Category Archives: LMA news

Win a COMPLIMENTARY Ticket to the Women World Changers event – Competition Drawn

Leadership Management Australia is proud to partner with The Growth Faculty in bringing, Women World Changers, THE PLATFORM for critical debate on leadership, diversity, talent and economics.

As a partner of the Women World Changers event, LMA is giving away a free ticket to each of these exciting and engaging events in Melbourne and Sydney.

We are proud to announce our FREE ticket winners:

Melbourne 9 October 2017

Valda Parks, Learning and Organisational Development Manager, Anglicare SA

Sydney 11 October 2017

April Symko, Organisational Development Manager, Virbac

Think Perform Assists Australian Manufacturer In Increasing International Competitiveness Through Lean Management

The viability of Australia’s manufacturing sector is going to depend on finding ways to increase productivity, international competitiveness and eliminate waste.

Manufacturing accounts for 6.8% of the economy and employs more than three times as many people as the mining sector. Government policy and media commentary has tended to focus on bailouts for large manufacturers, rather than reform initiatives aimed at improving operational efficiency.

One company driving change in this sector and producing positive results is Think Perform. Think Perform is part of the Thrive Alliance group of companies and a certified provider of Lean, Continuous Improvement and Operational Excellence training. Unlike most other RTOs, which simply deliver off-the-shelf training courses, Think Perform immerses itself within a business, identifies inefficiencies and then develops and implements a program to increase productivity.

For family-owned WA-based swimming pool manufacturer, Aquatic Leisure Technologies (ALT), Think Perform underpinned a wholesale transformation of its operations. ALT is one of Australia’s largest manufacturers of fiberglass pools and had been producing them in much the same way for the last forty years since the business started. With increasing competition from manufacturers in Asia and other countries, as well as concrete pool makers, ALT knew it needed to change and change quickly. ALT had even considered shifting manufacturing offshore to remain competitive, but as a family owned business it wanted to keep producing pools in Western Australia.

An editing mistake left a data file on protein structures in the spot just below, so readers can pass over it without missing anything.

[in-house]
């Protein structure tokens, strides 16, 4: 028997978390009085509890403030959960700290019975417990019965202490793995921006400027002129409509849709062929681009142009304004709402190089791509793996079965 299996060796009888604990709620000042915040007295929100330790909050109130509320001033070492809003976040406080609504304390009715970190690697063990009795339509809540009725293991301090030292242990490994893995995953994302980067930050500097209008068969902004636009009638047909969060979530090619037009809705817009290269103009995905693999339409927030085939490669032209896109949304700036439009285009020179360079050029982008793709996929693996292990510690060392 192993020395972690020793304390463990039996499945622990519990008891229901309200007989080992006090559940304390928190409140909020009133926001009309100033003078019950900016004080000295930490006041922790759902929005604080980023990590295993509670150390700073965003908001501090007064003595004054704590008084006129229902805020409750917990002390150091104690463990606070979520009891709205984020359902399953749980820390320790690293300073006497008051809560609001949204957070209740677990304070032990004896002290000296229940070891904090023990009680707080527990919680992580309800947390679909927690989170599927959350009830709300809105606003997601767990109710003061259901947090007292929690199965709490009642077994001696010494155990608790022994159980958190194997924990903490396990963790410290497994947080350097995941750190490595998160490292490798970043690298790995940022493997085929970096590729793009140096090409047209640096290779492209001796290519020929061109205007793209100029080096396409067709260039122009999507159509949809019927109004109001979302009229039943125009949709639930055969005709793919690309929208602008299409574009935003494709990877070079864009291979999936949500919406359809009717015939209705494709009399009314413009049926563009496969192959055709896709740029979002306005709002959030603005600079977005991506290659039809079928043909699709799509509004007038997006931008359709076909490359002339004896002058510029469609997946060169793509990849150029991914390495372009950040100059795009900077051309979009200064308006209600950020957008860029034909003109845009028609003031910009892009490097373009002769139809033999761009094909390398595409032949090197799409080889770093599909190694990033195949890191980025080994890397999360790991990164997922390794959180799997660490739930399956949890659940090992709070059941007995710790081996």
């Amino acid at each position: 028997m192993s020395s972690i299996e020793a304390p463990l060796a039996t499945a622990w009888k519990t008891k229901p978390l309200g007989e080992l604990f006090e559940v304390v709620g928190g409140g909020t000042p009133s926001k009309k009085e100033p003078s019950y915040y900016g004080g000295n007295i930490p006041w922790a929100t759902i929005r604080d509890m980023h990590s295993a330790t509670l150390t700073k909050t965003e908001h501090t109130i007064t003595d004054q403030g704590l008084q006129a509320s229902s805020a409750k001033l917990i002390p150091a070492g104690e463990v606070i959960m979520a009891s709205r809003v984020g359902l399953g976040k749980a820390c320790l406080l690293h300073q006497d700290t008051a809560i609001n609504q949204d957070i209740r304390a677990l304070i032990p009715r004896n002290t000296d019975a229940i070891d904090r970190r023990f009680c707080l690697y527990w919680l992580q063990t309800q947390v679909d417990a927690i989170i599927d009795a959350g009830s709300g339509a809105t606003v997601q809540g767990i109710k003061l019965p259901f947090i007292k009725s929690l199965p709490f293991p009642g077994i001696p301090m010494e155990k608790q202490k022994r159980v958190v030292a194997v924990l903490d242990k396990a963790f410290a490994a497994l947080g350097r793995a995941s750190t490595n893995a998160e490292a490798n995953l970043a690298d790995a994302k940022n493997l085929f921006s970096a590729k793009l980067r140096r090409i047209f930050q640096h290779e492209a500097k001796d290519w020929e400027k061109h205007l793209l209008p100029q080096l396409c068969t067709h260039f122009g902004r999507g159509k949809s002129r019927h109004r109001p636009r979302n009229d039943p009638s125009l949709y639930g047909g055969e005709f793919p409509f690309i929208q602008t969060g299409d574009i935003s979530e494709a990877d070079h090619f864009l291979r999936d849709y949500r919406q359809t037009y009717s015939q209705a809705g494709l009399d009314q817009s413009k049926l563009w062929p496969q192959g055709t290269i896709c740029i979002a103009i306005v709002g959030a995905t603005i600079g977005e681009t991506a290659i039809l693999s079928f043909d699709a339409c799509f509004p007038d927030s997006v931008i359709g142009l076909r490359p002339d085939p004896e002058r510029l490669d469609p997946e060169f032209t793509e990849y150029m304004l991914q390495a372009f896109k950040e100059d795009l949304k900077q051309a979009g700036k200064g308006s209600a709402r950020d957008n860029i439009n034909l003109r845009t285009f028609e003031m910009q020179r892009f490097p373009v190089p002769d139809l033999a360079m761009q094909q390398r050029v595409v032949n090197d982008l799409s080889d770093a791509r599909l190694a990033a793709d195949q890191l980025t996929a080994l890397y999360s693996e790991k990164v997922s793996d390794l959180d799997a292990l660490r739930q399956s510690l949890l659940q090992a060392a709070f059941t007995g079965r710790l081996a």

The company was familiar with so-called “Lean” management, which is perhaps best associated with Toyota’s production system. Lean management is about delivering quality goods and services at the best possible prices as quickly and efficiently as possible by eliminating waste, smoothing out production issues and empowering workers.

ALT built its new factory with Lean principles in mind and partnered with Think Perform to drive change at every level of the business. When ALT came together with Think Perform it had already started on its Lean journey with the launch of ‘The ALT Way – Business Excellence Initiative.’ ALT had already been exporting pools for more than 30 years, but the transformation program established the foundations for ALT for further expansion in overseas markets.

Importantly, reform at ALT would not have been possible without the Chamber of Commerce and Industry of Western Australia (CCIWA) and the role it played in convincing State and Federal Governments of the need to continue supporting these types of industry transformation programs. With on-going Government support for initiatives aimed at driving operational efficiency, both CCIWA and ALT believe Australia’s manufacturing industry can prosper and once again be internationally competitive.

It has been unfortunate for the entire training industry, as well as the beneficiaries of these programs, that a few unscrupulous operators have tarnished the reputation of the sector.  However, in line with results being displayed from clients such as ALT, there are providers such as Think Perform who are delivering quality outcomes. Countries such as South Korea and Japan have demonstrated that even in a high labour cost environment, they can establish a competitive advantage in manufacturing through increased efficiency and productivity.

Click here to download a free Lean Management ebook or click here to contact Think Perform and discover how Lean Management and Continuous Improvement Training can be of benefit to your staff and business.

Win a Free Ticket to See Verne Harnish in Australia

This competition is now closed. The winners are:

Ian Hazzard – NSW Public Works Advisory (Sydney)